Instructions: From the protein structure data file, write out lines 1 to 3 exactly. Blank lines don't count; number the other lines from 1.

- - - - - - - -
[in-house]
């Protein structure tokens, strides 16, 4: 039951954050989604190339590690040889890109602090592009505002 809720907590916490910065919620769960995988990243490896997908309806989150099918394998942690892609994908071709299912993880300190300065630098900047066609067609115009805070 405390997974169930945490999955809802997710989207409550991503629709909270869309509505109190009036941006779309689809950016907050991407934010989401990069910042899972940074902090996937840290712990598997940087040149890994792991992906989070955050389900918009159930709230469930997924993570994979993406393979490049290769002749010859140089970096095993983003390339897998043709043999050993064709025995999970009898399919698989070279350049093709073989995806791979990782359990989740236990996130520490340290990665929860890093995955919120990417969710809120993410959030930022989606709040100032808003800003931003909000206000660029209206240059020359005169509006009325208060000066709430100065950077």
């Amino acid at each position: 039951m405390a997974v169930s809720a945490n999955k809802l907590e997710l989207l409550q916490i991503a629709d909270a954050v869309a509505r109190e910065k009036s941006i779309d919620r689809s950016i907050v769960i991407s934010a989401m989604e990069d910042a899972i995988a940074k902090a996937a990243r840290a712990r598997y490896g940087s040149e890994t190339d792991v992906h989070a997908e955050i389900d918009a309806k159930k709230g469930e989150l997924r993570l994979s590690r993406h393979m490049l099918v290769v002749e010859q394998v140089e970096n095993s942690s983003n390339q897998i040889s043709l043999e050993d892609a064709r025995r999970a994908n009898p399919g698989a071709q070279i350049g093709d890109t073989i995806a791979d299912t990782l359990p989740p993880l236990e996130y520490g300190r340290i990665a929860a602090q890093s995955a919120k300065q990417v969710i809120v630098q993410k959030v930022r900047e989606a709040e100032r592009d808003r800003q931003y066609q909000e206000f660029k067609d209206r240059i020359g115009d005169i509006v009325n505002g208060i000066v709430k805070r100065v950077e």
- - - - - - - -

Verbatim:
[in-house]
């Protein structure tokens, strides 16, 4: 039951954050989604190339590690040889890109602090592009505002 809720907590916490910065919620769960995988990243490896997908309806989150099918394998942690892609994908071709299912993880300190300065630098900047066609067609115009805070 405390997974169930945490999955809802997710989207409550991503629709909270869309509505109190009036941006779309689809950016907050991407934010989401990069910042899972940074902090996937840290712990598997940087040149890994792991992906989070955050389900918009159930709230469930997924993570994979993406393979490049290769002749010859140089970096095993983003390339897998043709043999050993064709025995999970009898399919698989070279350049093709073989995806791979990782359990989740236990996130520490340290990665929860890093995955919120990417969710809120993410959030930022989606709040100032808003800003931003909000206000660029209206240059020359005169509006009325208060000066709430100065950077």
């Amino acid at each position: 039951m405390a997974v169930s809720a945490n999955k809802l907590e997710l989207l409550q916490i991503a629709d909270a954050v869309a509505r109190e910065k009036s941006i779309d919620r689809s950016i907050v769960i991407s934010a989401m989604e990069d910042a899972i995988a940074k902090a996937a990243r840290a712990r598997y490896g940087s040149e890994t190339d792991v992906h989070a997908e955050i389900d918009a309806k159930k709230g469930e989150l997924r993570l994979s590690r993406h393979m490049l099918v290769v002749e010859q394998v140089e970096n095993s942690s983003n390339q897998i040889s043709l043999e050993d892609a064709r025995r999970a994908n009898p399919g698989a071709q070279i350049g093709d890109t073989i995806a791979d299912t990782l359990p989740p993880l236990e996130y520490g300190r340290i990665a929860a602090q890093s995955a919120k300065q990417v969710i809120v630098q993410k959030v930022r900047e989606a709040e100032r592009d808003r800003q931003y066609q909000e206000f660029k067609d209206r240059i020359g115009d005169i509006v009325n505002g208060i000066v709430k805070r100065v950077e």